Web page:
A Beginner’s Guide to Investing in Frontier Markets

By Damian Davila on 21 April 2016 0 comments

For many years, investors were able to capitalize in the accelerated growth of emerging markets, such as Brazil and China. However, the economic problems in Greece and China have demonstrated that some emerging market economies are experiencing a slower rate of growth and, in some cases, facing substantial economic roadblocks.

Seeking alternatives for emerging markets, some investors are turning to so-called "frontier markets." While less developed than emerging nations, frontier market nations are experiencing such accelerated growth that they may provide aggressive returns to investors willing to take on the risk.

What Are Frontier Markets?

While there are many lists detailing what countries are considered frontier markets, the MSCI market classification is the most widely accepted. The MSCI Frontier Markets Index is made of 120 stocks from 23 frontier economies, including Argentina, Lithuania, Nigeria, and Sri Lanka. With 500 stocks from 34 frontier markets, the S&P Frontier BMI is another index that provides a comprehensive benchmark of the frontier market economy as a whole.

Frontier markets are characterized by their high volatility. For example, the MSCI Frontier Markets Index had a 72.74% annual gain in 2005 — and a 54.10% annual loss in 2008. Investors seeking potentially high returns in frontier markets need to understand that they will be facing higher risks, such as large currency fluctuations, political instability, and unfamiliar — or relaxed — regulatory systems.

Why Frontier Markets Matter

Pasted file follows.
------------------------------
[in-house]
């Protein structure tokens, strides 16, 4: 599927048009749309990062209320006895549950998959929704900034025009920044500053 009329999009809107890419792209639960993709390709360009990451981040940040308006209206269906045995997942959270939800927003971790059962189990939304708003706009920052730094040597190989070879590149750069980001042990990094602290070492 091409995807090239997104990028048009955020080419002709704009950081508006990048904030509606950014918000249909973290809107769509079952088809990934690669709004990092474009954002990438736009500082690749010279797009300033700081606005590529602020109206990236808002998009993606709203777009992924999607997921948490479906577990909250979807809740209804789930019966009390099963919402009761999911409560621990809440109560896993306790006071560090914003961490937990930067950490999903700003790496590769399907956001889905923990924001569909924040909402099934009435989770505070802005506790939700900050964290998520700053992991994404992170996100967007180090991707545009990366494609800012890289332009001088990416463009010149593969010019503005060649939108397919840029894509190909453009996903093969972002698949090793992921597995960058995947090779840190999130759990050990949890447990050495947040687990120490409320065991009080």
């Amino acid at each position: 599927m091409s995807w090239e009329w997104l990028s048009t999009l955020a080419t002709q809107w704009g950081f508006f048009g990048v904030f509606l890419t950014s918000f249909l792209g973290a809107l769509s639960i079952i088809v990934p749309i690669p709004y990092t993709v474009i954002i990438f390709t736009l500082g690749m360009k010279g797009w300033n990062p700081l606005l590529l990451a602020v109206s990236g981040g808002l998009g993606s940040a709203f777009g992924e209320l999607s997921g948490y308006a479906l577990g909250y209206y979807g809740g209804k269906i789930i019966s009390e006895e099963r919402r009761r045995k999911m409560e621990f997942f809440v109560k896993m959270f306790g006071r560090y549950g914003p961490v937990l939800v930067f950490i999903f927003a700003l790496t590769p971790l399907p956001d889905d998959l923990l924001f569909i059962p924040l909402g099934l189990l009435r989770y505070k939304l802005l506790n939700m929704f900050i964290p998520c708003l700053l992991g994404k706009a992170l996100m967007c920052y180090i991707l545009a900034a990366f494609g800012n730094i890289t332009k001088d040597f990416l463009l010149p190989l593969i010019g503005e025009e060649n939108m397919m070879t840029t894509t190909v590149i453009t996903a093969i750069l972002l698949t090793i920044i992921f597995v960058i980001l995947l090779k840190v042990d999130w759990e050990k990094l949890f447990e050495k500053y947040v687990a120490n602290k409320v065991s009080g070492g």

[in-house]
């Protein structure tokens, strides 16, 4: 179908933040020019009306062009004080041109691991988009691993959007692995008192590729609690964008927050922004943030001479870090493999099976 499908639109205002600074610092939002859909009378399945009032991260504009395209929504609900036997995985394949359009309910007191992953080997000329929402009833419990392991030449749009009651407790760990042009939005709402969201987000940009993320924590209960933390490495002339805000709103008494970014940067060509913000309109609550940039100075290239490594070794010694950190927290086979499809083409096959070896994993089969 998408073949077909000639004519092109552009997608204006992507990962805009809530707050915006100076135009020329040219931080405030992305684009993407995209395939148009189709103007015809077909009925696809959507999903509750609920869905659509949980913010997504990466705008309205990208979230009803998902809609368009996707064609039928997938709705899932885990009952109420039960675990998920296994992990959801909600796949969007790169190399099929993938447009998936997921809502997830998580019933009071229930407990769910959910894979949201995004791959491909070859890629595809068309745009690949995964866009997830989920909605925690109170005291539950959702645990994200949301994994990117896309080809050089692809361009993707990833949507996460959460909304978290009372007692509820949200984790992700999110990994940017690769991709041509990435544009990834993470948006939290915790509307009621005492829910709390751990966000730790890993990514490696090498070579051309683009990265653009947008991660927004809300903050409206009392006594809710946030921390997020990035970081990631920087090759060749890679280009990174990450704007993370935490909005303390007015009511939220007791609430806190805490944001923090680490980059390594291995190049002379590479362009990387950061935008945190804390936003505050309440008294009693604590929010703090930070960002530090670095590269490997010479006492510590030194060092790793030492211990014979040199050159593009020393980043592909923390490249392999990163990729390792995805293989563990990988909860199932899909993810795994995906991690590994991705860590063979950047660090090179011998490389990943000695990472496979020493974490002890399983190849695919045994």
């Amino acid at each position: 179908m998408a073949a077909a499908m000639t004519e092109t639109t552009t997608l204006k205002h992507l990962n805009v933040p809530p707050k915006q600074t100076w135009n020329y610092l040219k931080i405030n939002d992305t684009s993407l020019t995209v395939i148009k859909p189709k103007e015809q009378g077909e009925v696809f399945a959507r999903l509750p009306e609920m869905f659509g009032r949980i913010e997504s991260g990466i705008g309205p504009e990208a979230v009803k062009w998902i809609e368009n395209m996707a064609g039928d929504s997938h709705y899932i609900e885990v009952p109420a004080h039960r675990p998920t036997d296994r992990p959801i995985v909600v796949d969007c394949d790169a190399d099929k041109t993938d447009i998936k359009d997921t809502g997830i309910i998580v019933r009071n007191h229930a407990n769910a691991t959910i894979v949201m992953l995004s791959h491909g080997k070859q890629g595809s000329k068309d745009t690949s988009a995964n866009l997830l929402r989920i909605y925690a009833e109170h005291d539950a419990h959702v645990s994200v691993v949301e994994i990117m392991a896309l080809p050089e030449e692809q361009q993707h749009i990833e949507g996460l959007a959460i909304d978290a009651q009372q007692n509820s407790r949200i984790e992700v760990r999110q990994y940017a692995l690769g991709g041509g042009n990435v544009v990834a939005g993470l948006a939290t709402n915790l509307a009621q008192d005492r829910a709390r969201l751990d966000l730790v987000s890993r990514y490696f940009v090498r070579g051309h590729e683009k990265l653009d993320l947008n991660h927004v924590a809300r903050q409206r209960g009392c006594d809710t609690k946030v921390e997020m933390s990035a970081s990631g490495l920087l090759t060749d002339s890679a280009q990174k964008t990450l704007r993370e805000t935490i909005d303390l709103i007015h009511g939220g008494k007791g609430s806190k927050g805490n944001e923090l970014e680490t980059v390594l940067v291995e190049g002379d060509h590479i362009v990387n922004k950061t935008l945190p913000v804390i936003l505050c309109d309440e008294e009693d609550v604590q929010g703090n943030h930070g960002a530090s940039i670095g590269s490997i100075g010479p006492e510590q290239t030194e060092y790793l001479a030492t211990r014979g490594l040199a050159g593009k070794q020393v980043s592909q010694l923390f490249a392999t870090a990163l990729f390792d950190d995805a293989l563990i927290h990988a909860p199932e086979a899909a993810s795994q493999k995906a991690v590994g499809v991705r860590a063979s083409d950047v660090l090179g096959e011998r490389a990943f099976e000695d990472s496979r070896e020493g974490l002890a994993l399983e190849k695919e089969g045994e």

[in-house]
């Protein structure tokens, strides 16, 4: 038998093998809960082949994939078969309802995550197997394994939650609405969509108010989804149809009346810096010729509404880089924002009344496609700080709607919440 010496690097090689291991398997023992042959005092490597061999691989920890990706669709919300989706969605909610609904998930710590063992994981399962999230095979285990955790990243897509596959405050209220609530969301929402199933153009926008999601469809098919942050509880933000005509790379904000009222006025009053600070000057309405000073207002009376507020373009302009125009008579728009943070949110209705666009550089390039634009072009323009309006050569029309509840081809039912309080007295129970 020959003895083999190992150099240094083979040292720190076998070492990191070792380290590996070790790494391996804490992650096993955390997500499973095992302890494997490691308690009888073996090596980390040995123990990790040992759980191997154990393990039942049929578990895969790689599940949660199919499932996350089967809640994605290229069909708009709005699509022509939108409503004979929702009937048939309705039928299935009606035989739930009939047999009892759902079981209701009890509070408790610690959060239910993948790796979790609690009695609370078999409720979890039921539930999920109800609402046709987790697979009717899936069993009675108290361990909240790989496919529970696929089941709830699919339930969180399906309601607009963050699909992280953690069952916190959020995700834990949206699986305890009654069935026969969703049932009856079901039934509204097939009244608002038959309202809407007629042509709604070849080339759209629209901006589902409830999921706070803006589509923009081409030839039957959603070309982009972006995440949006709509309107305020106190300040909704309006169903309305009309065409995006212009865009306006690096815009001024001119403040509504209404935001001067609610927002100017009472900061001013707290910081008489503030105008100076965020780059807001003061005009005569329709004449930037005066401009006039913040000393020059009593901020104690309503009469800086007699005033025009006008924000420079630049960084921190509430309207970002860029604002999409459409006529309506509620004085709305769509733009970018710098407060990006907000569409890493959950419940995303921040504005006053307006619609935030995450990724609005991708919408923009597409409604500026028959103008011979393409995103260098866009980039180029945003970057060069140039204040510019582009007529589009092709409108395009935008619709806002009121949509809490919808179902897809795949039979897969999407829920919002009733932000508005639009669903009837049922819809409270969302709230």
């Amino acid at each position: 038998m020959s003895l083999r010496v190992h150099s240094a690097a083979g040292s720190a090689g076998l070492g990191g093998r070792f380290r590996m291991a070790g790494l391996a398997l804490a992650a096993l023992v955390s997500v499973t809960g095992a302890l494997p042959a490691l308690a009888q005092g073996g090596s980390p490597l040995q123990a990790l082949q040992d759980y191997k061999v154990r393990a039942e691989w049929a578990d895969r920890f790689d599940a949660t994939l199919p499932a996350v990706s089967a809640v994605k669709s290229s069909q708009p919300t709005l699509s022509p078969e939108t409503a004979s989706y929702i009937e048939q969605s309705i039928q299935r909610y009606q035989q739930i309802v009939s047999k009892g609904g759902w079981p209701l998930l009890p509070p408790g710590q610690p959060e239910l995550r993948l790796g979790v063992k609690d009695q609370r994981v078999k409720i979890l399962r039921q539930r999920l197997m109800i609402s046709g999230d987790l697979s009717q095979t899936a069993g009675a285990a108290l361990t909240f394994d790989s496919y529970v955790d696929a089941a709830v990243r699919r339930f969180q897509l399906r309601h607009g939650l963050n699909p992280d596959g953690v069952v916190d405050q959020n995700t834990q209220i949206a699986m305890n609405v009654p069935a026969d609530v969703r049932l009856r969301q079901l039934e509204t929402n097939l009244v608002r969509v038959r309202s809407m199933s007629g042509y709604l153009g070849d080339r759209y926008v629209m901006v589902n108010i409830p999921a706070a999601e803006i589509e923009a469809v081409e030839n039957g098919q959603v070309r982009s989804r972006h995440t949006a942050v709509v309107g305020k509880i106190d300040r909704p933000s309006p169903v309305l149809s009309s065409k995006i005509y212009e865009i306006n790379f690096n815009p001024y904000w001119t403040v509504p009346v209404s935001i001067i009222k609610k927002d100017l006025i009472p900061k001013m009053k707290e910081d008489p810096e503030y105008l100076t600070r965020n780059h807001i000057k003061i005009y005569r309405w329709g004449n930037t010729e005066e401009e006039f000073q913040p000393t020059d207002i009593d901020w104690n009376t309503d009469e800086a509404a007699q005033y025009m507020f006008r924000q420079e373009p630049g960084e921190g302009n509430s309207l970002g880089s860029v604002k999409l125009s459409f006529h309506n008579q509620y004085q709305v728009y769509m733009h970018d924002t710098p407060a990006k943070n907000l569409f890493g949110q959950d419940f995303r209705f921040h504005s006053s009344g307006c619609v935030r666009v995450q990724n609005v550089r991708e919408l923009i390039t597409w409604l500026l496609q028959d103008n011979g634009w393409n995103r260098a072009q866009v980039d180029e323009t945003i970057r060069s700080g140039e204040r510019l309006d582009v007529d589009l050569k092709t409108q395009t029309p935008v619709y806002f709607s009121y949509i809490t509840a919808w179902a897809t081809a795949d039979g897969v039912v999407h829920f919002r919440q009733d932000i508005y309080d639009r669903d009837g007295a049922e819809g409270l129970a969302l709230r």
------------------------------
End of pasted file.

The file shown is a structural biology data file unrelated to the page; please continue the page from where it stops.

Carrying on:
Despite the higher risks, many companies are investing in these markets for the long run. One example is the Coca-Cola Company.

Coca-Cola has substantial investments in heavy soda-drinking nations in developed markets, such as the United States and Belgium, and emerging ones, such as Mexico and Brazil. However, frontier nations are the ones promising the most growth for the beverage company.

In 2014, Argentinians consumed the most soft drinks per capita in the world, a whopping 154.6 liters. That's one liter per person more and 18 liters per capita more than U.S. drinkers (#2 on the list) and Mexican drinkers (#4 on the list) purchased in the same year. This explains why Coca-Cola's CEO pledged to invest $1 billion in Argentina over a four-year period starting in 2016.

Vietnam is another frontier market of interest to Coca-Cola. Over the 2013–2015 period, the southeast Asian nation was one of the world's fastest growing markets for the brand. It has been estimated that the consumption of soft drink liters per capita in Vietnam increased by over 105% over the 2009–2014 period.

Just like Coca-Cola, many other domestic and international companies are interested in frontier market nations. Even governments recognize the importance of increasing trade relations with up-and-raising developing nations. For example, the Trans-Pacific Partnership (TPP) trade agreement signed in February 2016 aims to lower trade barriers between 12 nations, including Vietnam.

How to Invest in Frontier Markets

For the average individual investor, buying stocks in individual companies trading in frontier market stock exchanges may prove impractical for several reasons.

  • Trading volume for frontier market stocks is generally lower than that for U.S. stocks, which produces more volatility and prevents efficient market transactions.